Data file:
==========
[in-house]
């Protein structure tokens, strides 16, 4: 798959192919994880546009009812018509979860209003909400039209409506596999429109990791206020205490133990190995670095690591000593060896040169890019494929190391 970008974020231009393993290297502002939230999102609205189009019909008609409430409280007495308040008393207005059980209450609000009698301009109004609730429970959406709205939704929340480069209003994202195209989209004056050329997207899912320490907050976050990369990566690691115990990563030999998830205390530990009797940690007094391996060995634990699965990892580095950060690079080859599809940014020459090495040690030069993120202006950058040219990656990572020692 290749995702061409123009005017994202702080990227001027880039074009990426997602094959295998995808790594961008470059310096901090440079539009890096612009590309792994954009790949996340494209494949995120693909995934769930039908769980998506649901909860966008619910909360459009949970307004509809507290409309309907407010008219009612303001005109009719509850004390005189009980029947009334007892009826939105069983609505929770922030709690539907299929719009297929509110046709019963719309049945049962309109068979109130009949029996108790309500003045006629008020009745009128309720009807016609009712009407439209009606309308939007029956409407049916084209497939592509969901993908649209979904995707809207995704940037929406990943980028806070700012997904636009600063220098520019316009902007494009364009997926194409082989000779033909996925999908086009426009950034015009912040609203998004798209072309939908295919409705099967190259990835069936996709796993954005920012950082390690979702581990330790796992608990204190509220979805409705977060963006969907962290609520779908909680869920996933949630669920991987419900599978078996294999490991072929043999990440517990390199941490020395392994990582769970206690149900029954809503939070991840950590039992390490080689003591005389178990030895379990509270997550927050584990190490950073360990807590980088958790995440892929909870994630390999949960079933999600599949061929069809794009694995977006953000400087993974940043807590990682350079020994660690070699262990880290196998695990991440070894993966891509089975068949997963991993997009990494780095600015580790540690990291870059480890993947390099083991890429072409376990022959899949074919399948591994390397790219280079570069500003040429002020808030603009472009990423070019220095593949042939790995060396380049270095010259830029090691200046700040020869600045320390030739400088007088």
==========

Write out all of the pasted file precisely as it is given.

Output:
[in-house]
């Protein structure tokens, strides 16, 4: 798959192919994880546009009812018509979860209003909400039209409506596999429109990791206020205490133990190995670095690591000593060896040169890019494929190391 970008974020231009393993290297502002939230999102609205189009019909008609409430409280007495308040008393207005059980209450609000009698301009109004609730429970959406709205939704929340480069209003994202195209989209004056050329997207899912320490907050976050990369990566690691115990990563030999998830205390530990009797940690007094391996060995634990699965990892580095950060690079080859599809940014020459090495040690030069993120202006950058040219990656990572020692 290749995702061409123009005017994202702080990227001027880039074009990426997602094959295998995808790594961008470059310096901090440079539009890096612009590309792994954009790949996340494209494949995120693909995934769930039908769980998506649901909860966008619910909360459009949970307004509809507290409309309907407010008219009612303001005109009719509850004390005189009980029947009334007892009826939105069983609505929770922030709690539907299929719009297929509110046709019963719309049945049962309109068979109130009949029996108790309500003045006629008020009745009128309720009807016609009712009407439209009606309308939007029956409407049916084209497939592509969901993908649209979904995707809207995704940037929406990943980028806070700012997904636009600063220098520019316009902007494009364009997926194409082989000779033909996925999908086009426009950034015009912040609203998004798209072309939908295919409705099967190259990835069936996709796993954005920012950082390690979702581990330790796992608990204190509220979805409705977060963006969907962290609520779908909680869920996933949630669920991987419900599978078996294999490991072929043999990440517990390199941490020395392994990582769970206690149900029954809503939070991840950590039992390490080689003591005389178990030895379990509270997550927050584990190490950073360990807590980088958790995440892929909870994630390999949960079933999600599949061929069809794009694995977006953000400087993974940043807590990682350079020994660690070699262990880290196998695990991440070894993966891509089975068949997963991993997009990494780095600015580790540690990291870059480890993947390099083991890429072409376990022959899949074919399948591994390397790219280079570069500003040429002020808030603009472009990423070019220095593949042939790995060396380049270095010259830029090691200046700040020869600045320390030739400088007088």